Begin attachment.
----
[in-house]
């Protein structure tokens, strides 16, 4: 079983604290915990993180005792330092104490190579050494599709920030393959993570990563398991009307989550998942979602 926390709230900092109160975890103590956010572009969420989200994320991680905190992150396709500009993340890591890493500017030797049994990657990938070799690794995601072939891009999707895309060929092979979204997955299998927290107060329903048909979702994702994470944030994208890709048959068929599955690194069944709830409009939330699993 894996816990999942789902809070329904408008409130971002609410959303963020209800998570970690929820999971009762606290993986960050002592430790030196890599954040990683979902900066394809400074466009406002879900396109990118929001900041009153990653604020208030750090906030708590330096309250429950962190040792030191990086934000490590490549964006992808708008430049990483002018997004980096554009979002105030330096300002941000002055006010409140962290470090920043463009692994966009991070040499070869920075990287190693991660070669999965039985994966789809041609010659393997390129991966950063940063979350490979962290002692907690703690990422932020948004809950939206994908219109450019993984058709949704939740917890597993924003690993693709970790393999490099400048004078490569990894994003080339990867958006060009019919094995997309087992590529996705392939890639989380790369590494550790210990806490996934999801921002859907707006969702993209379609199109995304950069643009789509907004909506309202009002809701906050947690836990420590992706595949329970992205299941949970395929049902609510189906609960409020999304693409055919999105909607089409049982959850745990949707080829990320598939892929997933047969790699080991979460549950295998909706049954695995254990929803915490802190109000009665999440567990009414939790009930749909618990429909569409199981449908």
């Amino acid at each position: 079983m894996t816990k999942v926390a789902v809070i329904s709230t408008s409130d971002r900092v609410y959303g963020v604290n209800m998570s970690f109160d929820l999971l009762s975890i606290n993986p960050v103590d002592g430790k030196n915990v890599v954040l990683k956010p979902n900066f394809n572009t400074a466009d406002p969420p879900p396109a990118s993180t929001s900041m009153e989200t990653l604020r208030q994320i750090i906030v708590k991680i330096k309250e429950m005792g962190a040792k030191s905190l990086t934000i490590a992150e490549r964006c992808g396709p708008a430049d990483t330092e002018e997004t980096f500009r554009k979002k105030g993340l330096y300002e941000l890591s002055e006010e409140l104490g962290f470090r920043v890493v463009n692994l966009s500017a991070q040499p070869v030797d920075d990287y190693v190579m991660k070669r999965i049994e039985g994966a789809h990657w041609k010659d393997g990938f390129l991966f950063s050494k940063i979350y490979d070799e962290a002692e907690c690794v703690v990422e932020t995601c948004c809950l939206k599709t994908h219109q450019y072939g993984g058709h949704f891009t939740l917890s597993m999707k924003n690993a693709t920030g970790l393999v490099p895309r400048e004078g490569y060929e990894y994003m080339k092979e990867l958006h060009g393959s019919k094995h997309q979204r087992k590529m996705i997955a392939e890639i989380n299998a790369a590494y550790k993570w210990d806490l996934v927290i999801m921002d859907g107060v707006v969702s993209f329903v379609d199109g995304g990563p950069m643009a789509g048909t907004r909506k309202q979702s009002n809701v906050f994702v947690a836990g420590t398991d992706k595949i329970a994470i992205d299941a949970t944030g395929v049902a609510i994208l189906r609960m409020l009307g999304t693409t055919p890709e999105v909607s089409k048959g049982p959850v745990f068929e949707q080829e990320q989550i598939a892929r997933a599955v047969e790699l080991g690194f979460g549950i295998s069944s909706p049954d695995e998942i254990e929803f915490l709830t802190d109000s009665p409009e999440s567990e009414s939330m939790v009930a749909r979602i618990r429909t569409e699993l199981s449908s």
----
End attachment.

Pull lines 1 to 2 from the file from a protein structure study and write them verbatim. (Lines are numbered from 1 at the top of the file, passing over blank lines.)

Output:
[in-house]
């Protein structure tokens, strides 16, 4: 079983604290915990993180005792330092104490190579050494599709920030393959993570990563398991009307989550998942979602 926390709230900092109160975890103590956010572009969420989200994320991680905190992150396709500009993340890591890493500017030797049994990657990938070799690794995601072939891009999707895309060929092979979204997955299998927290107060329903048909979702994702994470944030994208890709048959068929599955690194069944709830409009939330699993 894996816990999942789902809070329904408008409130971002609410959303963020209800998570970690929820999971009762606290993986960050002592430790030196890599954040990683979902900066394809400074466009406002879900396109990118929001900041009153990653604020208030750090906030708590330096309250429950962190040792030191990086934000490590490549964006992808708008430049990483002018997004980096554009979002105030330096300002941000002055006010409140962290470090920043463009692994966009991070040499070869920075990287190693991660070669999965039985994966789809041609010659393997390129991966950063940063979350490979962290002692907690703690990422932020948004809950939206994908219109450019993984058709949704939740917890597993924003690993693709970790393999490099400048004078490569990894994003080339990867958006060009019919094995997309087992590529996705392939890639989380790369590494550790210990806490996934999801921002859907707006969702993209379609199109995304950069643009789509907004909506309202009002809701906050947690836990420590992706595949329970992205299941949970395929049902609510189906609960409020999304693409055919999105909607089409049982959850745990949707080829990320598939892929997933047969790699080991979460549950295998909706049954695995254990929803915490802190109000009665999440567990009414939790009930749909618990429909569409199981449908």